Issues in Caribbean Development

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Transcript Issues in Caribbean Development

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CARIBBEAN STUDIES
ISSUES IN CARIBBEAN
DEVELOPMENT
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Concepts, Promotion and Globalisation
Prepared and Presented by: J. Hyman
Manchester High School
March 7, 2012
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LEARNING OUTCOMES
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At the end of the session, students will be able to:
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2.
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Describe the concepts of development and the
indicators used to measure development
Evaluate how development in the Caribbean
region is influenced by political, economic, social,
cultural, environmental and technological factors
Assess the ways in which globalisation affects
development in the region
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ANTECEDENTS

During the last half of the 20th Century, four
factors became the central concerns and
aspirations of the world’s peoples:
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3.
4.
Peace
Freedom
Development
Environment
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DEVELOPMENT…?
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CONCEPTS
Enactment of human values
1.
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For anything to develop or become better,
improvement has to be related to some values that
are being enacted.
Different people in this scenario see development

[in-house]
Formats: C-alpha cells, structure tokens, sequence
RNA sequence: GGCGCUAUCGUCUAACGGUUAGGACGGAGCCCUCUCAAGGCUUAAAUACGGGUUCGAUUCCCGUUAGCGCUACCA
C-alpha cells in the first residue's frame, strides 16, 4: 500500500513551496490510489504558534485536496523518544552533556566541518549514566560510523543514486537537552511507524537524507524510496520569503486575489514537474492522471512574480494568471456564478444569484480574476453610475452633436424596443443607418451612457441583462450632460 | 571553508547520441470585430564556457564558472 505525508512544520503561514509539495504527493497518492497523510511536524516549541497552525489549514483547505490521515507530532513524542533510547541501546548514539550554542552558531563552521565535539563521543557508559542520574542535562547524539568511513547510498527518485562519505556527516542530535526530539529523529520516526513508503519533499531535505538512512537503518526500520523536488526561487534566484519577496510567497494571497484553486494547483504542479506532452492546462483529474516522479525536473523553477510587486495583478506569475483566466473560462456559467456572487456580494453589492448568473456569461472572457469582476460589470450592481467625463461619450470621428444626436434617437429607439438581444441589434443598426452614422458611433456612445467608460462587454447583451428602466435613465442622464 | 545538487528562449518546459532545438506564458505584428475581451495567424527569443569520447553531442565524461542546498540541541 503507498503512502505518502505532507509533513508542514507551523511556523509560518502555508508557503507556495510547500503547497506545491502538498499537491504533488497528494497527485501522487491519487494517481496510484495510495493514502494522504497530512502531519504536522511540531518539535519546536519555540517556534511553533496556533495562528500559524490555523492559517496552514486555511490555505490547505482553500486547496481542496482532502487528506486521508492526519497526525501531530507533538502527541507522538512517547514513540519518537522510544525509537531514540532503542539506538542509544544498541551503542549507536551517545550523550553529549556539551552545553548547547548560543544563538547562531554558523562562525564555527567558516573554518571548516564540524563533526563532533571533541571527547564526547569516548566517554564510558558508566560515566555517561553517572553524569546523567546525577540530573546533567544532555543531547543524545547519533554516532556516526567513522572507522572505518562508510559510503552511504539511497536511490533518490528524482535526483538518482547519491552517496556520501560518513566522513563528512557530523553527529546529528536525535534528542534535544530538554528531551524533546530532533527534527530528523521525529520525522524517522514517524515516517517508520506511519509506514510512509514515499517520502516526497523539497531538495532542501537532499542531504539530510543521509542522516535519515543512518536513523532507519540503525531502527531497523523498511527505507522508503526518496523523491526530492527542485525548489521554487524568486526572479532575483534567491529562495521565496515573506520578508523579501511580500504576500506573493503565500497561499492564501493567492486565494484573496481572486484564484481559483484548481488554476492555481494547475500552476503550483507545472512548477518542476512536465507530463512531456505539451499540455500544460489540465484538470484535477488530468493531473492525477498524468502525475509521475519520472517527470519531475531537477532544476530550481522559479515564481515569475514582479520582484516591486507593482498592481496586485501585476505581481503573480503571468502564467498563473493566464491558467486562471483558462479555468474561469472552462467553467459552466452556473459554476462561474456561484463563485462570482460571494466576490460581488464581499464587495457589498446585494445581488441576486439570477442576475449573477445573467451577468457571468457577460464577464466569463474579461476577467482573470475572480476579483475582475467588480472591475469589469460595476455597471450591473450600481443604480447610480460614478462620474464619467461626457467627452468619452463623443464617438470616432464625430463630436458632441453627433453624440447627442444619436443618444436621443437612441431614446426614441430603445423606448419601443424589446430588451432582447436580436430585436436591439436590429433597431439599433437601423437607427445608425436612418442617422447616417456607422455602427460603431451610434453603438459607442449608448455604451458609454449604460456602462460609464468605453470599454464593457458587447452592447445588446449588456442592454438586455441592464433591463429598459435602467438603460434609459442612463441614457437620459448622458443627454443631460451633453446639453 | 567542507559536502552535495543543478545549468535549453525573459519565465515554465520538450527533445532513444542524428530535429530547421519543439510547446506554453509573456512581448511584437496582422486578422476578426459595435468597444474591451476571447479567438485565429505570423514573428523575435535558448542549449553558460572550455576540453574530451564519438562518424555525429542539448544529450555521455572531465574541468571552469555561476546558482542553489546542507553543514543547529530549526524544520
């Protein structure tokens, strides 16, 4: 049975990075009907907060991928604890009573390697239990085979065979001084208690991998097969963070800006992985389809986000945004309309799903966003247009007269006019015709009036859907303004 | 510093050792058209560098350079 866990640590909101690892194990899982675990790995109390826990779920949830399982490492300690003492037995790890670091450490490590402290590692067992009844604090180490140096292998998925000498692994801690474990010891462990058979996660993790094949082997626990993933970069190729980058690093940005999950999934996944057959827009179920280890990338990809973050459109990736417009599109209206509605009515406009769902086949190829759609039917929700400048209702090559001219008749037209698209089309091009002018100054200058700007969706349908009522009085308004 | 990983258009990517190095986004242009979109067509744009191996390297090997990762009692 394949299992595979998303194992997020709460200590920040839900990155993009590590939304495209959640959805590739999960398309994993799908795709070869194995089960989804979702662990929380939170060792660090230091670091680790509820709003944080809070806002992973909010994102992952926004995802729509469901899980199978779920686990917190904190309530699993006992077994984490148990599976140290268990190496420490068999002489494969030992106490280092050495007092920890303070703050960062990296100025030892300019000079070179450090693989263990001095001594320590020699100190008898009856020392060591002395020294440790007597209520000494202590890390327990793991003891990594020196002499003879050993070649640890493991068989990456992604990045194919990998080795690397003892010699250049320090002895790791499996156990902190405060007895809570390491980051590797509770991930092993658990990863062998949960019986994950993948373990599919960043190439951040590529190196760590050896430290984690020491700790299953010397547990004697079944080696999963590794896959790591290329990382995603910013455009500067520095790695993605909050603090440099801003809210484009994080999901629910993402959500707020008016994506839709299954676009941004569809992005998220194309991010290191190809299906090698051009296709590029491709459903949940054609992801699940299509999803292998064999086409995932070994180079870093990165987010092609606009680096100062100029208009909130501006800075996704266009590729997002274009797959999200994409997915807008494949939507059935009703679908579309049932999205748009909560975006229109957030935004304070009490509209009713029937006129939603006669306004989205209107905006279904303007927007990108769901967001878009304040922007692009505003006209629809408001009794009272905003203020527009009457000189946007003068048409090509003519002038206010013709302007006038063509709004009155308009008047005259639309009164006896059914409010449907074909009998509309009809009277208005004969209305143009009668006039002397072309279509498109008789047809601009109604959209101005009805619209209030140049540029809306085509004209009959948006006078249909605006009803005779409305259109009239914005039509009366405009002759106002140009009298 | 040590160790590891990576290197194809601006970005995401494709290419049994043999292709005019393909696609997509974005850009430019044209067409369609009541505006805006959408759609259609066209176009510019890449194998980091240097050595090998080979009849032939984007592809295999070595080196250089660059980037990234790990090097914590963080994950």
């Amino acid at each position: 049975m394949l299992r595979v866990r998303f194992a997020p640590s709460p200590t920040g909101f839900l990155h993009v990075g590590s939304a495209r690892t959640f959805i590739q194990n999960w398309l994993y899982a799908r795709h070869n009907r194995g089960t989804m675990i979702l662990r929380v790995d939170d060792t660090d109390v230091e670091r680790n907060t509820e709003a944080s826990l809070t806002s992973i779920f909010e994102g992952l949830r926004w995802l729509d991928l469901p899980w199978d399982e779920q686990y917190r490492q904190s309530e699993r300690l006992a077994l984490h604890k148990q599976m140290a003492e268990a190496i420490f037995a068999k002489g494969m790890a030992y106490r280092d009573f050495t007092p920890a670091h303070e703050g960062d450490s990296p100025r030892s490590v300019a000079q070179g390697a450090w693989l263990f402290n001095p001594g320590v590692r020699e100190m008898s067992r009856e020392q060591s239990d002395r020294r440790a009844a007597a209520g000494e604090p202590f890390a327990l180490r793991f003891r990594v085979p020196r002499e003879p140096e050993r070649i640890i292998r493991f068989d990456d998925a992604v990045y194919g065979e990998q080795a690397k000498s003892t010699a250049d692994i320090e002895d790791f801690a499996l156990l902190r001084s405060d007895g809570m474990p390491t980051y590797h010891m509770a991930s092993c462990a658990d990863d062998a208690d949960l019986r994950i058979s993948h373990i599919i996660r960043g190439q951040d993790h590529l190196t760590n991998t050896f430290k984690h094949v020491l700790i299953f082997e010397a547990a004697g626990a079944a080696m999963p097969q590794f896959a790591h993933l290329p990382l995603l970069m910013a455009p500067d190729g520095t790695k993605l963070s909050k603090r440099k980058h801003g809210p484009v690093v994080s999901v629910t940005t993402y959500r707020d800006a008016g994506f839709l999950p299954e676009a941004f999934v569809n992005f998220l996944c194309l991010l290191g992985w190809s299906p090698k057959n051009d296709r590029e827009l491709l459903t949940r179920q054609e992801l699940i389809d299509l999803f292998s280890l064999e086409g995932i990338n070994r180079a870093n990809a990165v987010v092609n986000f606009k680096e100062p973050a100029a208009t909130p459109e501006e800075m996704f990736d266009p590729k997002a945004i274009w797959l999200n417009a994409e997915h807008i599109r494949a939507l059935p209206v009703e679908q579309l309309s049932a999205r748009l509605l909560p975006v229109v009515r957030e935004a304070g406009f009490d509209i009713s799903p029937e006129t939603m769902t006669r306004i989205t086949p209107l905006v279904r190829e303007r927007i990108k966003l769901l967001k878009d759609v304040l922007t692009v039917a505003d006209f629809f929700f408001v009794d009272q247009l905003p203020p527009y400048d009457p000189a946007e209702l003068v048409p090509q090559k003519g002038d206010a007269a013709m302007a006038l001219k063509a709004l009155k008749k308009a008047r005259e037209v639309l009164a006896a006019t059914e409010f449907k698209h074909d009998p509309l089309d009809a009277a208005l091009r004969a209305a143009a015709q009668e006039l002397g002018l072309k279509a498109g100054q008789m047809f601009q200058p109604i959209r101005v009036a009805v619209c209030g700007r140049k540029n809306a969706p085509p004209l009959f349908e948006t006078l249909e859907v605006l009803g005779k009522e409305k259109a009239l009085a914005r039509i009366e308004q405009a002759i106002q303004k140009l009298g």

differently e.g. knowledge, material possessions,
relationships.
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CONCEPTS (CONT’D)
2. Increasing differentiation or complexity:
- For anything to develop, it must become more
complex and more differentiated e.g. how society
is traditionally described: developed, developing,
agrarian, opulent, industrialized.
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CONCEPTS (CONT’D)
3. Liberation or human freedom:
- For any people to be developed, this must be
accompanied by growth in their autonomy, the
options they pursue and in their sense of selfefficacy
- This is achieved through education and
empowerment
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APPROACHES TO DEVELOPMENT
1.
2.
3.
Economic development
Human development paradigm (HDP)
Sustainable development
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ECONOMIC GROWTH OR ECONOMIC
DEVELOPMENT…?
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Occurs when an economy achieves an increase in
its national income (GNP) in excess of its rate of
population growth
An increase in the productive potential in an
economy shown by an outward shift of the
production possibility curve
This leads to an increase in GNP per capita
Does not always result in increased benefits for
poorer members of the society
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ECONOMIC GROWTH
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An increase in the real GDP over a period of time e.g.
if in year 1, real GDP was $100B and in year 2 it rises
to $110B, the economic growth would be 10%
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DEFINITION (CONT’D)
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Economic growth may result in an improvement
in the standard of living of a small proportion of
the population, whilst the majority of people
remain poor.
Economic development requires that the benefits
of economic growth are distributed amongst all
individuals of the population.
It is therefore possible for the Caribbean to
experience economic growth but not have any
economic development
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GROWTH VS. DEVELOPMENT
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The processes through which the quality of life,
economically and socially, can be improved
Encompasses an improved quality of life by:
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Better education
Higher standards of health and nutrition
Less poverty
Cleaner environment
Equality of opportunity
Greater individual freedom
Richer cultural life
(World Bank
Report, 1991)
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1. ECONOMIC DEVELOPMENT
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
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What is an indicator? This is a qualitative assessment of